# Thread: Product of two discrete distributions is one of the same family?

1. ## Product of two discrete distributions is one of the same family?

Hi, I have this problem with which I could do with some help.

Given the marginal pdfs shown below, find the pdf of X + Y (given X and Y are independent).

$p_{X}(k) = \exp{(- \lambda)} \cdot \frac{\lambda^k}{k!}$

and

$p_{Y}(k) = \exp{(- \mu)} \cdot \frac{\mu^k}{k!}$

where $k = 1, 2, 3,\ldots$

I know from the solution manual this should be a distribution of the same form, namely

$p_{X+Y}(z) = \exp{-(\lambda + \mu)} \cdot \frac{(\lambda + \mu)^z}{z!}$

where $z = 1, 2, 3,\ldots$

But I don't see how this was arrived at. I'm especially miffed as to what z stands for here. Is $z = k_Y + k_X$ or what?

Many thanks in advance to anyone who can clarify this for me.

2. ## Re: Product of two discrete distributions is one of the same family?

Hello,

This is the sum, not the product you're looking for.

And k can be equal to 0. It's a Poisson distribution.

Think about what values can X+Y take. The same : 0,1,2,...
So for k=0,1,2,..., compute $P(X+Y=k)=\sum_{j=0}^k P(X=j;Y=k-j)$ (try to think why it's this way, then use the independence)

3. ## Re: Product of two discrete distributions is one of the same family?

Hi,
I see what you are saying I think. I should have said the distribution of the sum of two independent random variables. But to find the distribution for the sum X+Y, i.e. the joint, one has to take the sum over the product of the two distributions (that's where independence comes in), right ? i.e. for Z = X +Y canonically

$p_{Z}(z) = \sum_{all x} p_{X}(x) \cdot p_{Y}(z-x)$

so does this translate for our example as

$p_{X + Y = Z}(z)= \sum_{all k} \exp{(-\mu) \cdot\frac{\mu^k}{k!} \cdot \exp{(-\lambda) \cdot\frac{\lambda^{(z-k)}}{(z-k)!}$

?

But I cant massage this form into the desired form. Am I setting things up incorrectly here?

And here the notation implies that k is the same for both initial distributions. Should the notation not more correctly be $k_Y = 1,2, \ldots$ and $k_X = 1,2, \ldots$

So that $z = k_Y + k_X$

Or am I missing something (as I guess is much more likely) ?

Thanks again.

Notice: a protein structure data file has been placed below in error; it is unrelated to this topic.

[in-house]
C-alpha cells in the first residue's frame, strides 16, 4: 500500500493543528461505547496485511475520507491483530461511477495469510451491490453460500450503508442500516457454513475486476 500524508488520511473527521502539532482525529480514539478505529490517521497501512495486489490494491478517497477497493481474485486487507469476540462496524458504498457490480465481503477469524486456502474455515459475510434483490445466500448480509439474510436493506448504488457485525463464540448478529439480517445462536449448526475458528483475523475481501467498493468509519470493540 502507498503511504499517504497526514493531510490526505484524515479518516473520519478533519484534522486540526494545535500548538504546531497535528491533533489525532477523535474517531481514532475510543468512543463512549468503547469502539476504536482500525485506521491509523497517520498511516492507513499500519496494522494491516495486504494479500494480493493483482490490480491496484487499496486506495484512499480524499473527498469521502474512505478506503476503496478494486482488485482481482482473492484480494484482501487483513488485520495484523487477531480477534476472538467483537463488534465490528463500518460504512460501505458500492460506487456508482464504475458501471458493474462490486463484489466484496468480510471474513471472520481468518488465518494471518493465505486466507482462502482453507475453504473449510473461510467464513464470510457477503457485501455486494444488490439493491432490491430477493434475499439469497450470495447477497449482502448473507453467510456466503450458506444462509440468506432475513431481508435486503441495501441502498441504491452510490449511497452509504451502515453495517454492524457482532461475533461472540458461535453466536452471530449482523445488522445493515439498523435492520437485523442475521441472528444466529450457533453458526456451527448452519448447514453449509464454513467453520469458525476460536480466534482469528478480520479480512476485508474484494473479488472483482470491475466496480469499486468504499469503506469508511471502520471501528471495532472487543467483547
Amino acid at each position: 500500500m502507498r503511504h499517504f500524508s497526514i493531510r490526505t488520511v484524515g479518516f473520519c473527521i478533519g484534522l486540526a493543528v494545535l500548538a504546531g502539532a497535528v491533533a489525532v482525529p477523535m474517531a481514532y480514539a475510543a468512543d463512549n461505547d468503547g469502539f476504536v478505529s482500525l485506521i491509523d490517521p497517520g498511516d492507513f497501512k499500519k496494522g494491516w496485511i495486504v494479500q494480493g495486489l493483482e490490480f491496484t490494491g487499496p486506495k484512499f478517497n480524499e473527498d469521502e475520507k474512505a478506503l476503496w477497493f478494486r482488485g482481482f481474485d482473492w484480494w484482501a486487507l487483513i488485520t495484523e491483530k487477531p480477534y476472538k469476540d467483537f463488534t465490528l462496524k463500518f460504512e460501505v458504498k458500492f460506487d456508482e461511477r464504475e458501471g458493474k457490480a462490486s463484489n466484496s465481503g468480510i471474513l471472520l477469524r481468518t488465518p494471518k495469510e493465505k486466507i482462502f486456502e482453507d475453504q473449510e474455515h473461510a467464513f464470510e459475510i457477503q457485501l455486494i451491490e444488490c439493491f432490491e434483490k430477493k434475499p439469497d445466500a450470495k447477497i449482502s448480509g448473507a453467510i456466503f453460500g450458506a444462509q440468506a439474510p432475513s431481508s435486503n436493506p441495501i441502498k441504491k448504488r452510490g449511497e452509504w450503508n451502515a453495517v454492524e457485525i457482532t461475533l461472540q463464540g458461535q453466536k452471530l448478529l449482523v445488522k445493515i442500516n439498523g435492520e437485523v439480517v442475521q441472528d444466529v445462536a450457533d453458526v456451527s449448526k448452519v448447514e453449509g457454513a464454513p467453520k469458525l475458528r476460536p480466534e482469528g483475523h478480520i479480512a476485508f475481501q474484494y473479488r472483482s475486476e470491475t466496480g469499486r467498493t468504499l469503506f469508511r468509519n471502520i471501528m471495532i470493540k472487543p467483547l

4. ## Re: Product of two discrete distributions is one of the same family?

Originally Posted by Mathsdog
Hi,
I see what you are saying I think. I should have said the distribution of the sum of two independent random variables. But to find the distribution for the sum X+Y, i.e. the joint, one has to take the sum over the product of the two distributions (that's where independence comes in), right ? i.e. for Z = X +Y canonically

$p_{Z}(z) = \sum_{all x} p_{X}(x) \cdot p_{Y}(z-x)$

so does this translate for our example as

$p_{X + Y = Z}(z)= \sum_{all k} \exp{(-\mu) \cdot\frac{\mu^k}{k!} \cdot \exp{(-\lambda) \cdot\frac{\lambda^{(z-k)}}{(z-k)!}$

?

But I cant massage this form into the desired form. Am I setting things up incorrectly here?

And here the notation implies that k is the same for both initial distributions. Should the notation not more correctly be $k_Y = 1,2, \ldots$ and $k_X = 1,2, \ldots$

So that $z = k_Y + k_X$

Or am I missing something (as I guess is much more likely) ?

Thanks again.
you are on the right track.

$p_{X + Y = Z}(z)= \sum_{k=0}^z \exp{(-\mu) \cdot\frac{\mu^k}{k!} \cdot \exp{(-\lambda) \cdot\frac{\lambda^{(z-k)}}{(z-k)!}$

$=e^{-(\mu+\lambda)} \sum_{k=0}^z \dfrac{z!}{z!}\cdot \dfrac{\mu^k \lambda^{z-k}}{k!(z-k)!}$

now use the binomial theorem

5. ## Re: Product of two discrete distributions is one of the same family?

Hi, Thanks for your post again,

If I multiply by $e^{-(\mu+\lambda)}\sum_{k=0}^z\dfrac{z!}{z!} \cdot \dfrac{\mu^k \lambda^{z-k}}{k!(z-k)!}$ by $\frac{(1-\mu)^{z-k}}{(1-\mu)^{z-k}}$

then the sum over the binomial distribution with parameters (z, k) (equalling 1) falls out and I am left with

$e^{-(\mu+\lambda)} \cdot \frac{\lambda^{z-k}}{(1-\mu)^{z-k} \cdot z!}$

So I reckon I need to show that

$\frac{\lambda^{z-k}}{(1-\mu)^{z-k}} = (\lambda + \mu)^{z}$

in order to arrive at the final expression

$p_{X+Y}(z)= e^{-(\lambda + \mu)} \cdot \frac{(\lambda+\mu)^z}{z!}$

But I can't quite see how this final step works. Wanna put me out of my misery?

Thanks, MD

6. ## Re: Product of two discrete distributions is one of the same family?

Originally Posted by Mathsdog
Hi, Thanks for your post again,

If I multiply by $e^{-(\mu+\lambda)}\sum_{k=0}^z\dfrac{z!}{z!} \cdot \dfrac{\mu^k \lambda^{z-k}}{k!(z-k)!}$ by $\frac{(1-\mu)^{z-k}}{(1-\mu)^{z-k}}$

then the sum over the binomial distribution with parameters (z, k) (equalling 1) falls out and I am left with

$e^{-(\mu+\lambda)} \cdot \frac{\lambda^{z-k}}{(1-\mu)^{z-k} \cdot z!}$

So I reckon I need to show that

$\frac{\lambda^{z-k}}{(1-\mu)^{z-k}} = (\lambda + \mu)^{z}$

in order to arrive at the final expression

$p_{X+Y}(z)= e^{-(\lambda + \mu)} \cdot \frac{(\lambda+\mu)^z}{z!}$

But I can't quite see how this final step works. Wanna put me out of my misery?

Thanks, MD
$e^{-(\mu+\lambda)} \sum_{k=0}^z \dfrac{\mu^k \lambda^{z-k}}{k!(z-k)!}$

multiplying by z!/z! gives:

$=e^{-(\mu+\lambda)} \sum_{k=0}^z \dfrac{z!}{z!}\cdot \dfrac{\mu^k \lambda^{z-k}}{k!(z-k)!}$

$=\dfrac{e^{-(\mu+\lambda)}}{z!} \sum_{k=0}^z z!\cdot \dfrac{\mu^k \lambda^{z-k}}{k!(z-k)!}$

$=\dfrac{e^{-(\mu+\lambda)}}{z!} \sum_{k=0}^z \dfrac{z!}{{k!(z-k)!}}\cdot \mu^k \lambda^{z-k}$

$=\dfrac{e^{-(\mu+\lambda)}}{z!} \underbrace{\sum_{k=0}^z \dbinom{z}{k}\cdot \mu^k \lambda^{z-k}}_{\text{This by binomial theorem is equal to} (\lambda+\mu)^z}$

$=\dfrac{e^{-(\mu+\lambda)}}{z!} (\lambda+\mu)^z}$